Cauley-Stein blocks 9 shots in Cats' 79-65 win over Providence

jtipton@herald-leader.comDecember 1, 2013 

BROOKLYN, N.Y. — In case anyone missed the obvious, the public address announcer made it clear when announcing the starting lineups. A routine reading of Providence starters preceded the announcement of a lineup for "YOUR KENTUCKY WILDCATS!!!"

Yes, Kentucky played Providence in a home-away-from-home game in the Barclays Center on Sunday night.

Despite a partisan advantage so far from home and season-best shooting, Kentucky's 79-65 victory took a while to materialize.

Julius Randle failed to record a double-double for the first time this season. His 12 points and eight rebounds left him tied with Jim Andrews (1971-72) for the school record of seven straight to start a season.

Maybe more conspicuously, Kentucky did not live at the foul line. Coming into the game averaging 38.6 free throws, the Cats shot only six through the first 25 minutes.

Willie Cauley-Stein loomed large as Kentucky improved to 7-1. He scored 15 points, grabbed eight rebounds and blocked nine shots. Cauley-Stein increased his block total to 31, which was only five shy of Anthony Davis' rejections through eight games.

"Just more aware," Cauley-Stein said of his shot-blocking. "Before, in the past, I was hesitant on going (for blocks). Now I'm just going."

UK Coach John Calipari noted how far Cauley-Stein has come: from anything but a one-and-doner to tower of strength early his sophomore season.

"What is Willie doing different? He's playing harder longer," Calipari said. "I'm proud of 'Willie Cauley.'"

Then saying of himself in a mocking tone, "'He only gets one-and-done guys.'

"No one knew about 'Willie Cauley.' ... I'm proud of him. He's come a long way."

Except for a flurry by Providence's leading scorer, guard Bryce Cotton, Kentucky kept tentative control.

Providence, 7-2, played without point guard Kris Dunn, who is nursing a shoulder injury. Before the game, Friars' Coach Ed Cooley called Dunn's absence a "major, major blow."

That made Cotton the primary ball-handler as well as scorer.

Cooley offered a three-pronged answer to what identity he wanted for his team: Gritty, unselfish and disciplined defensively.

Two out of three? Not bad, but not good enough to beat Kentucky.

UK's 64.3-percent shooting marked its best accuracy since a 67.7-percent game against LIU Brooklyn on Nov. 23, 2012. Maybe one reason was the Cats took only eight three-point shots.

"Their strength is their length," Cooley said of the Cats. "Randle is a load in there."

James Young led the Cats with 18 points. Aaron Harrison added 15.

Kentucky never trailed. Nor did UK throw a knockout punch.

Given the Cats' 61.5-percent shooting in the first half, the latter was surprising. Cotton's belated scoring and mild UK foul trouble contributed to the four-point margin.

Cotton, who led the Big East in scoring last season, scored 23 points. He missed his first four shots and went scoreless through the first 11 minutes-plus. Coincidentally or not, he scored all of his 13 first-half points after Andrew Harrison went to the bench with his second foul at the 10:10 mark. Harrison and his twin brother Aaron used their five-inch height advantage to contain Cotton.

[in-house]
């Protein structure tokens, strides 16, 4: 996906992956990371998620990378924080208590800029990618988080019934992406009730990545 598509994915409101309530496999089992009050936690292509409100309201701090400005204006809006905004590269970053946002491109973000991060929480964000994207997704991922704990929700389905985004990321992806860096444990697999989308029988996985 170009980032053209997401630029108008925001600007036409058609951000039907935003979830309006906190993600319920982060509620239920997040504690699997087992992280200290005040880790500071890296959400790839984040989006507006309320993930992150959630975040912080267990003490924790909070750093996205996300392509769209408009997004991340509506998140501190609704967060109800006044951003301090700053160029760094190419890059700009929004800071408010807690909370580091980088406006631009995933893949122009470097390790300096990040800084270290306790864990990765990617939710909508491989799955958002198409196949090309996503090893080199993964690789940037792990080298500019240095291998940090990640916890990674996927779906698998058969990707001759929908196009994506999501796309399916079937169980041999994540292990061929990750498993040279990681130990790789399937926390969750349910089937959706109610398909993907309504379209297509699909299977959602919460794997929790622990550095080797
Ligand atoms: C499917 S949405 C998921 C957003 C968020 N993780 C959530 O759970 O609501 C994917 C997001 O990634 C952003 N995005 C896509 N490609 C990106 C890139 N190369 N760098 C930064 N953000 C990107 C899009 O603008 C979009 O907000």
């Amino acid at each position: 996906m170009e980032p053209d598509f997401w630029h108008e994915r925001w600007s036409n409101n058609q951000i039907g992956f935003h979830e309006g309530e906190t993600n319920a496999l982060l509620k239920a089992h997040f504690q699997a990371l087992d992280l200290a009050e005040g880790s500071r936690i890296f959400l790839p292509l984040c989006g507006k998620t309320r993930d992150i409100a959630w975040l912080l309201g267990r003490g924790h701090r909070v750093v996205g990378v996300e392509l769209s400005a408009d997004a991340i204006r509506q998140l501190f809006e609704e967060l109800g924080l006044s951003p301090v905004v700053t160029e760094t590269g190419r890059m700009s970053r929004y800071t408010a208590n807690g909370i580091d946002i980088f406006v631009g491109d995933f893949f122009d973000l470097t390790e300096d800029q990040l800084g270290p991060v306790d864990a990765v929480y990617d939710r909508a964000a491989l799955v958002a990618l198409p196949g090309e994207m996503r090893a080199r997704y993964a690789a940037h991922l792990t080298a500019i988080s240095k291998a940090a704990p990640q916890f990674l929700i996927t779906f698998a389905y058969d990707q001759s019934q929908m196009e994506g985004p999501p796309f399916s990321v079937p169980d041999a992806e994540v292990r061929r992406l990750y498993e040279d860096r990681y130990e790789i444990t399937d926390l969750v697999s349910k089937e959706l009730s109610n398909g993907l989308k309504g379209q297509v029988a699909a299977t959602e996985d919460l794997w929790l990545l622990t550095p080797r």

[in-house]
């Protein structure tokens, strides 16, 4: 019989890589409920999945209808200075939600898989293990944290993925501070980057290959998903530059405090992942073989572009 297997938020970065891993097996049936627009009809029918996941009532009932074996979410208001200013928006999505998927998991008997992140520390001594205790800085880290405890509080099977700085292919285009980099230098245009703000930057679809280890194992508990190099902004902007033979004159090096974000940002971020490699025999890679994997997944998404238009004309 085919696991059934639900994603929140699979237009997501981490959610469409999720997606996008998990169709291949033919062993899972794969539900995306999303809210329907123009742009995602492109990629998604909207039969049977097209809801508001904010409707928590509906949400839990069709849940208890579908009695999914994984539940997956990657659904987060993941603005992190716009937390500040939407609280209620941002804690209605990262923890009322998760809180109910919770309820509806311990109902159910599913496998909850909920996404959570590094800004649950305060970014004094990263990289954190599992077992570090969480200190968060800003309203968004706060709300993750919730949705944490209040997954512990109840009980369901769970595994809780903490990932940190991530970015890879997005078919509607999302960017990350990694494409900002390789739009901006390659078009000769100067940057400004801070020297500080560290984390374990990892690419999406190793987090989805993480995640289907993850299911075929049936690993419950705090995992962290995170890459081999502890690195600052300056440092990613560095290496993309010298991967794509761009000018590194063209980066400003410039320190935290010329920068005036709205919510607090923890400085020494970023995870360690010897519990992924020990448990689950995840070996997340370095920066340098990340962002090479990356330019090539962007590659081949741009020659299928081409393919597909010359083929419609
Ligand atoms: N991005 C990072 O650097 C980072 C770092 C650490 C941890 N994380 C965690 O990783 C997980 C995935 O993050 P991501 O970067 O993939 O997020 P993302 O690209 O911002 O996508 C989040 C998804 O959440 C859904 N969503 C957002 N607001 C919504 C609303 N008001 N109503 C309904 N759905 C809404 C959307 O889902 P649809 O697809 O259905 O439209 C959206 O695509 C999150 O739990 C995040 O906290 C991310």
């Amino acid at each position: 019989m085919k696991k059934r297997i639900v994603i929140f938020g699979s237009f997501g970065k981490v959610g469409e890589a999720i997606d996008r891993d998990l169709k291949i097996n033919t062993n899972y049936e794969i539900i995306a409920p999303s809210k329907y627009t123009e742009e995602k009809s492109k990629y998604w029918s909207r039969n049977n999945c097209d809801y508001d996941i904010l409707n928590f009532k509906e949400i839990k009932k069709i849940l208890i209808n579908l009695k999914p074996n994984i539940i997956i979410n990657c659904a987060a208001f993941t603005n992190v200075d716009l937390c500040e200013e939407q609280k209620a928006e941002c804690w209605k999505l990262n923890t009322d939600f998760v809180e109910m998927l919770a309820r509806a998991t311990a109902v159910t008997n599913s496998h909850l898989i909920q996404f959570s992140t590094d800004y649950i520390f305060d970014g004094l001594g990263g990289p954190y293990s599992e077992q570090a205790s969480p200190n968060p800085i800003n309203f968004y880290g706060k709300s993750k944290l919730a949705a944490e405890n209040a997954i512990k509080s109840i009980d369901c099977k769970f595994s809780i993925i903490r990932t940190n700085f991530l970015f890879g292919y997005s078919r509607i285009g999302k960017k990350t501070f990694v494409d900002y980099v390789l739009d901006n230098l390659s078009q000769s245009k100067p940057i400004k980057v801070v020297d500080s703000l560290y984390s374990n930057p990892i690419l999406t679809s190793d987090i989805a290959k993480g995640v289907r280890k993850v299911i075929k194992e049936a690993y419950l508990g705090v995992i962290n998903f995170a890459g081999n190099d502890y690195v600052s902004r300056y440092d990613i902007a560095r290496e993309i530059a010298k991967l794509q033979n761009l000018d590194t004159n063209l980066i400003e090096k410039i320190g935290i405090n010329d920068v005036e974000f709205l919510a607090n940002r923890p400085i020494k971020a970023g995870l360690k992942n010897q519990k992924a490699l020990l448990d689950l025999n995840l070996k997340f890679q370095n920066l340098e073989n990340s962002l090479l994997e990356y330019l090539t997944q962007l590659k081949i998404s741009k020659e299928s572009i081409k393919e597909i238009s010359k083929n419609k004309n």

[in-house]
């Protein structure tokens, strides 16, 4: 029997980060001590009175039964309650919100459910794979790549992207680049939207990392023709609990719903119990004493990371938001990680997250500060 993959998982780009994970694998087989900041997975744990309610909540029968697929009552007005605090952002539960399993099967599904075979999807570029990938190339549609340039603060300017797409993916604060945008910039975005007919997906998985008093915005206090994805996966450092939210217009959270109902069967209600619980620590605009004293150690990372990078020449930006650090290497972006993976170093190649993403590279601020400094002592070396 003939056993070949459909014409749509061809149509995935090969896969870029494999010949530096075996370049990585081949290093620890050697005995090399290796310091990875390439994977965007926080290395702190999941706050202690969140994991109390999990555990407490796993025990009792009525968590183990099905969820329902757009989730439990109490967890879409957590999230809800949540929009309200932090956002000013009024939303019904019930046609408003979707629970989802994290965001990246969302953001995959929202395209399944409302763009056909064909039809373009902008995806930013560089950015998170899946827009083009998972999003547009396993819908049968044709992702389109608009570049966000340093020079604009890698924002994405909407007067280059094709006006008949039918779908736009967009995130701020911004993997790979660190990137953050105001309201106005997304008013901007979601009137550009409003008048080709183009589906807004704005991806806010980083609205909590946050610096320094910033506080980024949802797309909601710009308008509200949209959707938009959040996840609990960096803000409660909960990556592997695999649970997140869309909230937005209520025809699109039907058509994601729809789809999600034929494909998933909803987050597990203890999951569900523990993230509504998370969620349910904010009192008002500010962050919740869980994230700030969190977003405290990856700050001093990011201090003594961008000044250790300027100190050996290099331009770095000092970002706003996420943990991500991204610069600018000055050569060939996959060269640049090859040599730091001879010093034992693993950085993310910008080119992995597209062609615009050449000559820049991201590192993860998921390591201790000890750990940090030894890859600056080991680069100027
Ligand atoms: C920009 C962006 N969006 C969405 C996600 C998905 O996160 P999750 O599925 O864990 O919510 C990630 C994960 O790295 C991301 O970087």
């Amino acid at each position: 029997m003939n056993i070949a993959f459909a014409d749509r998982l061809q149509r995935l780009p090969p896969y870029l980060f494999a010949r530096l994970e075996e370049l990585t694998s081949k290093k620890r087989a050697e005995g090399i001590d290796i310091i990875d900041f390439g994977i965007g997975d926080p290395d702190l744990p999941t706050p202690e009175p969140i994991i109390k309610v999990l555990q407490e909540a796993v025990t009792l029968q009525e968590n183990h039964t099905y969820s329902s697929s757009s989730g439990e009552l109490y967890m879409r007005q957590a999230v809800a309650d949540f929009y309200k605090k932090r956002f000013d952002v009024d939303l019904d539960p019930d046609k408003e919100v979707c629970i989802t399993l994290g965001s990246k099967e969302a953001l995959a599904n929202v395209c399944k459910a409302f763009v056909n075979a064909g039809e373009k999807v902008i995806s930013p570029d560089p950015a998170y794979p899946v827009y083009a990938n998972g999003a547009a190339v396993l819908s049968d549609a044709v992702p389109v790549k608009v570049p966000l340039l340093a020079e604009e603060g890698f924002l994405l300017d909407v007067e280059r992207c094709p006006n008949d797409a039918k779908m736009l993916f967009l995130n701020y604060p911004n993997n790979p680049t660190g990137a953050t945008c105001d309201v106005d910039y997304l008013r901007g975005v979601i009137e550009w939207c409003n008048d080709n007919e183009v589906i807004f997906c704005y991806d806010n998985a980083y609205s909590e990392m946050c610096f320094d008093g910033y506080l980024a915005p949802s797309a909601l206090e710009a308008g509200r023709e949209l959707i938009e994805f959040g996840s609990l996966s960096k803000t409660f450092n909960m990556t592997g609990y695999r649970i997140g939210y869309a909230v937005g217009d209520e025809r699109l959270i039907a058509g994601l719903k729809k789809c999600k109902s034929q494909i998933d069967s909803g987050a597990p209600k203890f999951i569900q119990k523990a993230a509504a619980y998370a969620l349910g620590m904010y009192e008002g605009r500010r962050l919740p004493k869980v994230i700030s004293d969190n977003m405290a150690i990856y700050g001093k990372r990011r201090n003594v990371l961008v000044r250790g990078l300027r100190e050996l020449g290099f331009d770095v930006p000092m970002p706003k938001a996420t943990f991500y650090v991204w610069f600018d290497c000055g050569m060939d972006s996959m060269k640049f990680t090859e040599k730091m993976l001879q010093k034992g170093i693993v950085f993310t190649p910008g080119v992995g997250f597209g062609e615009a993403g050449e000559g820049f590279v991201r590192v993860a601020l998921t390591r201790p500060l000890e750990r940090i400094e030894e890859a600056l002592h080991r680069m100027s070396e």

But Cotton looked markedly more comfortable when the 6-foot Dominique Hawkins became his defender. Cotton scored his first points with a three at the 8:47 mark.

The Providence coach dismissed UK's backcourt size as a factor.

"I thought he got every look he wanted to get," Cooley said of Cotton. "I didn't see the length bother him."

But UK's length could bother just about everyone later this season, he said.

"When those kids mature, they can be scary," the Providence coach said. "They can be really, really scary."

Cotton added a light-hearted comment. "I been this short all my life," he said with a soft smile. "I'm sort of used to it."

Providence also met its goal of keeping Kentucky off the foul line. The Cats took only six first-half foul shots.

Providence, which trailed by as much as 10 points three times in the first 11 minutes, tied it at 35-35 on another Cotton three-pointer with 2:16 left.

Aaron Harrison kept Kentucky ahead. His lob netted a Cauley-Stein dunk to enable the Cats to regain the lead.

After a Cotton miss, Aaron Harrison capped his 11-point half with a floater that set the score at intermission.

The difficulties for Andrew Harrison and Kentucky bled into the opening minutes of the second half. Harrison went to the bench with 18:36 left when he charged.

Instead of Cotton seizing on Hawkins again, Kentucky took charge.

Cauley-Stein led the way. He scored six of UK's first eight points, most memorably with the lead at 45-38. The only non-freshman starter for UK blocked back-to-back shots, then beat all the "bigs" downcourt for a fast-break dunk that gave the Cats a nine-point margin with 16:40 left.

"I was extremely hyped," Cauley-Stein said of the block/block/dunk sequence. "It was a good feeling."

Down the stretch, Kentucky sealed the victory with possession-by-possession basketball that belied the reality of a freshman-dependent team.


Friday

Kentucky vs. Baylor

When: 10 p.m.

What: Big 12/SEC Challenge

Where: Arlington, Texas

Records: UK 7-1; Baylor 7-1

TV: ESPN

Jerry Tipton: (859) 231-3227. Twitter: @JerryTipton. Blog: ukbasketball.bloginky.com.

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